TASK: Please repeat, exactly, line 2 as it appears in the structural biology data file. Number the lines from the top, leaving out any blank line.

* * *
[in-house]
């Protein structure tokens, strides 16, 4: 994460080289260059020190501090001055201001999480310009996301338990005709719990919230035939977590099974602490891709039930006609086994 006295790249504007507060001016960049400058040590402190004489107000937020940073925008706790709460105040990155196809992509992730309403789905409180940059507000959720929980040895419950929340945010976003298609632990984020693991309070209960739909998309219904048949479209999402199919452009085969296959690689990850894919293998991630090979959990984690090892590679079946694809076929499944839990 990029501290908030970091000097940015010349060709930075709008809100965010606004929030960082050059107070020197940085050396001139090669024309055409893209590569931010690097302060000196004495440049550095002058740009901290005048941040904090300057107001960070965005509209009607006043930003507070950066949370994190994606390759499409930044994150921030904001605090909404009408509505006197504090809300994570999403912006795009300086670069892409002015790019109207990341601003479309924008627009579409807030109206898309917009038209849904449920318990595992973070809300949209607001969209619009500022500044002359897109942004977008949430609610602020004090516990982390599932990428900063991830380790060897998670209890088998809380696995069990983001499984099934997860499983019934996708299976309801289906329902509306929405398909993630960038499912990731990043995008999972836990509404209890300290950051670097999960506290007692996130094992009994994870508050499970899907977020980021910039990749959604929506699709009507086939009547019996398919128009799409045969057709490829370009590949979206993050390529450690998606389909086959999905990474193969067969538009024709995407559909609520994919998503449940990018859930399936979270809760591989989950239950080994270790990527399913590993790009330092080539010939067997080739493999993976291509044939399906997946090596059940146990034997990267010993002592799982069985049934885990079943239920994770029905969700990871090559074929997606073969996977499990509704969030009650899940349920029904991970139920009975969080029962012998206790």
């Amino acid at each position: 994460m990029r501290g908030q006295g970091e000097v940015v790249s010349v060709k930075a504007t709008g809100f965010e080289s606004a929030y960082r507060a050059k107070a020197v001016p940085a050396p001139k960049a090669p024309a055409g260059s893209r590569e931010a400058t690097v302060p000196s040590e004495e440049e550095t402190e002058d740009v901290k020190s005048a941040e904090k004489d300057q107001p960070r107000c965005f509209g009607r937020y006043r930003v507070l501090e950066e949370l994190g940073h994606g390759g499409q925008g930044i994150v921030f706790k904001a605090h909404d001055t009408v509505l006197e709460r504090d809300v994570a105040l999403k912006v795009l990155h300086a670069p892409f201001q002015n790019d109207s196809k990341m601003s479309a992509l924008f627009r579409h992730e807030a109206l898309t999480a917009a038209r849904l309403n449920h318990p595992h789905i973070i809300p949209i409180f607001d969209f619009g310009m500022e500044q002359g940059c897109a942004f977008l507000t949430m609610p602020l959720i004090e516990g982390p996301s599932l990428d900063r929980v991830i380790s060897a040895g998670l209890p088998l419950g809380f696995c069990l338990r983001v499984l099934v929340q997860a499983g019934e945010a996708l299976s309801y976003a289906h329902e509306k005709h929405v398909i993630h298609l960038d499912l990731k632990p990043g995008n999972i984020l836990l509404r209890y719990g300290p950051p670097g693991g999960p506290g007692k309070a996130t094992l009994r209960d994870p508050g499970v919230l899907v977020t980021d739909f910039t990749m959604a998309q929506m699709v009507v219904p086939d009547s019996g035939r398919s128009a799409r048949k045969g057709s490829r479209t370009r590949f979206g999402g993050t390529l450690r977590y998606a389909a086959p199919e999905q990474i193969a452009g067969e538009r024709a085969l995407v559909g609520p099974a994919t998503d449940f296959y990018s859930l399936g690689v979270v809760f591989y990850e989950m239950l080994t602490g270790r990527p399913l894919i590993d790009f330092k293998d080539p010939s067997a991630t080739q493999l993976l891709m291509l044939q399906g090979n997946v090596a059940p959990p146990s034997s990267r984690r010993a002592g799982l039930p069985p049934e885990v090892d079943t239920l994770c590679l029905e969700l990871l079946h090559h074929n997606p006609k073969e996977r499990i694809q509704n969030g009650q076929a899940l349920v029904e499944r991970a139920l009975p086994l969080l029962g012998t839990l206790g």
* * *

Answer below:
């Protein structure tokens, strides 16, 4: 994460080289260059020190501090001055201001999480310009996301338990005709719990919230035939977590099974602490891709039930006609086994 006295790249504007507060001016960049400058040590402190004489107000937020940073925008706790709460105040990155196809992509992730309403789905409180940059507000959720929980040895419950929340945010976003298609632990984020693991309070209960739909998309219904048949479209999402199919452009085969296959690689990850894919293998991630090979959990984690090892590679079946694809076929499944839990 990029501290908030970091000097940015010349060709930075709008809100965010606004929030960082050059107070020197940085050396001139090669024309055409893209590569931010690097302060000196004495440049550095002058740009901290005048941040904090300057107001960070965005509209009607006043930003507070950066949370994190994606390759499409930044994150921030904001605090909404009408509505006197504090809300994570999403912006795009300086670069892409002015790019109207990341601003479309924008627009579409807030109206898309917009038209849904449920318990595992973070809300949209607001969209619009500022500044002359897109942004977008949430609610602020004090516990982390599932990428900063991830380790060897998670209890088998809380696995069990983001499984099934997860499983019934996708299976309801289906329902509306929405398909993630960038499912990731990043995008999972836990509404209890300290950051670097999960506290007692996130094992009994994870508050499970899907977020980021910039990749959604929506699709009507086939009547019996398919128009799409045969057709490829370009590949979206993050390529450690998606389909086959999905990474193969067969538009024709995407559909609520994919998503449940990018859930399936979270809760591989989950239950080994270790990527399913590993790009330092080539010939067997080739493999993976291509044939399906997946090596059940146990034997990267010993002592799982069985049934885990079943239920994770029905969700990871090559074929997606073969996977499990509704969030009650899940349920029904991970139920009975969080029962012998206790």